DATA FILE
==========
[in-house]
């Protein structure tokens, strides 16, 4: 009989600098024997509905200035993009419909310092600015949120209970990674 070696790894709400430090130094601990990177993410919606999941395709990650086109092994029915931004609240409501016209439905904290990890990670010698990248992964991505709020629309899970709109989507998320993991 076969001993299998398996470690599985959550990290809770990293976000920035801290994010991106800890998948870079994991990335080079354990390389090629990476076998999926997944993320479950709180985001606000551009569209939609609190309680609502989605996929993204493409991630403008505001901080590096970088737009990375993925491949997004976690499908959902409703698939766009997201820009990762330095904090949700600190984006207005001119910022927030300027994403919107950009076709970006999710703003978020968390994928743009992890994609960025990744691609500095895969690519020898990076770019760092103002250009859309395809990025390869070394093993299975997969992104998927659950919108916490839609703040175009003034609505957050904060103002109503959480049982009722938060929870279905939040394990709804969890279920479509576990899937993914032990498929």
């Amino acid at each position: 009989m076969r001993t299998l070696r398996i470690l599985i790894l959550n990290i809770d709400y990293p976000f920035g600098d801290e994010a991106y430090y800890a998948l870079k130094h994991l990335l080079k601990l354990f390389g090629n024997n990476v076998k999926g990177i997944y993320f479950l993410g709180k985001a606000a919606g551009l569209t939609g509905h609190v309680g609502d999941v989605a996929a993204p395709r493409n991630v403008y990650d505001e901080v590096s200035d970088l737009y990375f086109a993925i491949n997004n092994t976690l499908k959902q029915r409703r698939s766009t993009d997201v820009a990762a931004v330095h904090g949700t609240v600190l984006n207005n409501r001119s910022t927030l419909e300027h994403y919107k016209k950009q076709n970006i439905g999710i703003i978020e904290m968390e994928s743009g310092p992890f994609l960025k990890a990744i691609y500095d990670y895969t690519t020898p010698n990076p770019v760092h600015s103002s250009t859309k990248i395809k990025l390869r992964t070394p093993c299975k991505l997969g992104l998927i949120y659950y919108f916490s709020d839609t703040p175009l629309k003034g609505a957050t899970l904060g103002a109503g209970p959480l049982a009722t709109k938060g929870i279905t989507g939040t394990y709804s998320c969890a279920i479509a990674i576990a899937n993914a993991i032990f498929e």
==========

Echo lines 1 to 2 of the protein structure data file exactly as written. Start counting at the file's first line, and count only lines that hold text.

[in-house]
């Protein structure tokens, strides 16, 4: 009989600098024997509905200035993009419909310092600015949120209970990674 070696790894709400430090130094601990990177993410919606999941395709990650086109092994029915931004609240409501016209439905904290990890990670010698990248992964991505709020629309899970709109989507998320993991 076969001993299998398996470690599985959550990290809770990293976000920035801290994010991106800890998948870079994991990335080079354990390389090629990476076998999926997944993320479950709180985001606000551009569209939609609190309680609502989605996929993204493409991630403008505001901080590096970088737009990375993925491949997004976690499908959902409703698939766009997201820009990762330095904090949700600190984006207005001119910022927030300027994403919107950009076709970006999710703003978020968390994928743009992890994609960025990744691609500095895969690519020898990076770019760092103002250009859309395809990025390869070394093993299975997969992104998927659950919108916490839609703040175009003034609505957050904060103002109503959480049982009722938060929870279905939040394990709804969890279920479509576990899937993914032990498929």